The Back Row’s Movie of the Year is Judd Apatow’s Trainwreck, written by its magnificent star, comedienne Amy Schumer, who plays (one suspects) a version of herself in real life, named Amy Townsend. Amy sets her expectations pretty low, both romantically and professionally, stringing along a surprisingly invested John Cena and a host of clingy one-night stands, and writing derisive, lacklustre pieces for a men’s magazine, mocking those who take real risks in their life and work. Change is brought about by her working and, eventually, romantic relationship with an altruistic and talented doctor, and the result is an astonishingly beautiful, insightful, sharp-witted, and deeply personal vision of the self-destructive fuckup who nonetheless bears the potential for a life of rich fulfillment and profound love, and idea of a happy romantic union not as a simple resolution to drama, but as the beginning of a series of alternately trying and rewarding experiences, shared with someone equal to the challenge. Schumer provides exquisite and rapier-like humour and drama, while Apatow locates touching tenderness, sensibility, creativity, and splendour in what would ordinarily seem crass, vulgar, bitter, or artless. The filth we see in Trainwreck is not a barrier to artistry, but a gateway to finer perceptions and hidden dimensions in both story and character. And above all this, Apatow elicits the best and most deliciously thrilling performances of the year from skilled comic performers, experienced dramatic performers, and sportsmen alike (see my list of the year’s best performances below). Tilda Swinton and her mordant one-liners were the crown of pleasure in the cinema of 2015.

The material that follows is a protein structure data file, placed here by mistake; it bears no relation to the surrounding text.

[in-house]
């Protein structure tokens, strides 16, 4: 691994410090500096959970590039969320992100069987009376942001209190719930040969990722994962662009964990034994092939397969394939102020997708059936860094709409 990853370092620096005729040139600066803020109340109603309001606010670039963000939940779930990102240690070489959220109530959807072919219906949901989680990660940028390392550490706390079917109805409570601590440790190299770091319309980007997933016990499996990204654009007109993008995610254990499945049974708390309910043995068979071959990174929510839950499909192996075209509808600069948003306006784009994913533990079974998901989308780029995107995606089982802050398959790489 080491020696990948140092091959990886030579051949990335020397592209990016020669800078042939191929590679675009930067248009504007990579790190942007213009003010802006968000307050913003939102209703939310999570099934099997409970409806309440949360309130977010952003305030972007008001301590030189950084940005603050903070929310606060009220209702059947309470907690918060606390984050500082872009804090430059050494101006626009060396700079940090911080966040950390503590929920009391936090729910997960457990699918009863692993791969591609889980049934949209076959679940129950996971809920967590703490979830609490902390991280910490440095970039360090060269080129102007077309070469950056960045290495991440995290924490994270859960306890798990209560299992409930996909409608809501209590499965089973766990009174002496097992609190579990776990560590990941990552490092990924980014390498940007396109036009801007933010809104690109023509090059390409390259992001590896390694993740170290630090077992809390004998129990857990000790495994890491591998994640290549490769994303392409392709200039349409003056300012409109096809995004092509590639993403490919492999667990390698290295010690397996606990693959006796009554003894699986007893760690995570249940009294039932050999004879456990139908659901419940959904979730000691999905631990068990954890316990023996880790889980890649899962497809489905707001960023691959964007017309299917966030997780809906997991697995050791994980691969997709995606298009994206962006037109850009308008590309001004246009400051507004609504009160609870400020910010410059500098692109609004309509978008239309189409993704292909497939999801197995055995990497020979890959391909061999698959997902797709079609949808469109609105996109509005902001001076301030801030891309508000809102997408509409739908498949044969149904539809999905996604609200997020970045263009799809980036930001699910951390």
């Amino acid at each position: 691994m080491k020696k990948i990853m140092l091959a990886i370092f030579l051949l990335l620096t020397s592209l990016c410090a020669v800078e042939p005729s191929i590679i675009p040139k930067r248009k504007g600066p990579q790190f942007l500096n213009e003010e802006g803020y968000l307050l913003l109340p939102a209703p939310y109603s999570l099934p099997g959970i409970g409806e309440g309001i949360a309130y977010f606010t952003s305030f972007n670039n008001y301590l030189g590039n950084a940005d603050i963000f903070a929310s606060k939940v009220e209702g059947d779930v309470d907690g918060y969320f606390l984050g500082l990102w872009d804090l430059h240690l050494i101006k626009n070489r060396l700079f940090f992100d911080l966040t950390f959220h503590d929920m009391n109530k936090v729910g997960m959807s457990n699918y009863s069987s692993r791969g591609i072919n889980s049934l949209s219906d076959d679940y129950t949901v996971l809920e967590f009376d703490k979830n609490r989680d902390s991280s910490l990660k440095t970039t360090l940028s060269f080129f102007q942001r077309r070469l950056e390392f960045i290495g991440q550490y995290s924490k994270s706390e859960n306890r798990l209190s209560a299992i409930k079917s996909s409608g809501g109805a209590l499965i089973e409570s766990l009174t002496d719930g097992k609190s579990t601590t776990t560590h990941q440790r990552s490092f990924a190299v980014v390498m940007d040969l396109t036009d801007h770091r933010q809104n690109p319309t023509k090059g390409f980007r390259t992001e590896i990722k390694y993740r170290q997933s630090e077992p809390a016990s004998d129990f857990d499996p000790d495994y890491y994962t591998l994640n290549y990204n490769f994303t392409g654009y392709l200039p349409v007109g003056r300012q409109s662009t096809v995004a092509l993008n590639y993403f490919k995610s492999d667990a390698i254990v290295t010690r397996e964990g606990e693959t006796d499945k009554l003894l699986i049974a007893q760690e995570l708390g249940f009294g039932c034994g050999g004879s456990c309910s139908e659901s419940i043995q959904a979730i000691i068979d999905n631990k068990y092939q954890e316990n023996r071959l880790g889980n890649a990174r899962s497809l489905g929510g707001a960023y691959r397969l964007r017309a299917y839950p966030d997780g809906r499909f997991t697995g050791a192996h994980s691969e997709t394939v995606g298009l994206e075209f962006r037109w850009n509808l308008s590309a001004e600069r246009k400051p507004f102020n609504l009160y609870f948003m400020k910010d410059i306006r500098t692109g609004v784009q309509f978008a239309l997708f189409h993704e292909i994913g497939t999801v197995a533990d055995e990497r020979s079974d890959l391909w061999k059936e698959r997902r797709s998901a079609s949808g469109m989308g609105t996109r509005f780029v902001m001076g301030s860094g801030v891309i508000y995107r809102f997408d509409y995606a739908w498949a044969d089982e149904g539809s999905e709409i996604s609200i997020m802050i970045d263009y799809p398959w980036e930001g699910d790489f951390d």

Not to be forgotten are the hot and fierce emotions exuded by Furious 7. The actors had grown as close as their characters by the time of shooting, and the close bonds of family are effortlessly evoked and guarded in this tribute to Paul Walker, who died during production. Here more than in nearly any other film this year, simple joy was exhibited in its heartfelt drama, and genuine wonder in its breathtaking action. Love is the core of the story, and the film gains its power not primarily from the skilled car chases and stunt photography, but from the flowing of pure and raw emotion across the screen throughout the joyride. As Richard Corliss wrote of Fast Five when including it on TIME’s Top Ten Movies list of 2011, the films of this franchise “are as much a tribute as The Artist to the cinema’s primal thrills”.